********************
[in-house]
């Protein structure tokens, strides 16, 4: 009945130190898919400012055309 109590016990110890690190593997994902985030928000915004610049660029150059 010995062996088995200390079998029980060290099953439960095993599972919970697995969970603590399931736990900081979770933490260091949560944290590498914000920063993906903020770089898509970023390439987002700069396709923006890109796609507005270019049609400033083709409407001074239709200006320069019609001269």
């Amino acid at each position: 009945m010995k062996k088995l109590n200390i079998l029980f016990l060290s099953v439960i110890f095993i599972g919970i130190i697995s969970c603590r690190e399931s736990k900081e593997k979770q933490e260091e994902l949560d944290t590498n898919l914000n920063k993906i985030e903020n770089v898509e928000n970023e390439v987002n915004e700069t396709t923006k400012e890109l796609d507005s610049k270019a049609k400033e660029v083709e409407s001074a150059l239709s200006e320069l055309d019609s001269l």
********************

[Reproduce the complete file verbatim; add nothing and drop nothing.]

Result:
[in-house]
């Protein structure tokens, strides 16, 4: 009945130190898919400012055309 109590016990110890690190593997994902985030928000915004610049660029150059 010995062996088995200390079998029980060290099953439960095993599972919970697995969970603590399931736990900081979770933490260091949560944290590498914000920063993906903020770089898509970023390439987002700069396709923006890109796609507005270019049609400033083709409407001074239709200006320069019609001269």
């Amino acid at each position: 009945m010995k062996k088995l109590n200390i079998l029980f016990l060290s099953v439960i110890f095993i599972g919970i130190i697995s969970c603590r690190e399931s736990k900081e593997k979770q933490e260091e994902l949560d944290t590498n898919l914000n920063k993906i985030e903020n770089v898509e928000n970023e390439v987002n915004e700069t396709t923006k400012e890109l796609d507005s610049k270019a049609k400033e660029v083709e409407s001074a150059l239709s200006e320069l055309d019609s001269l």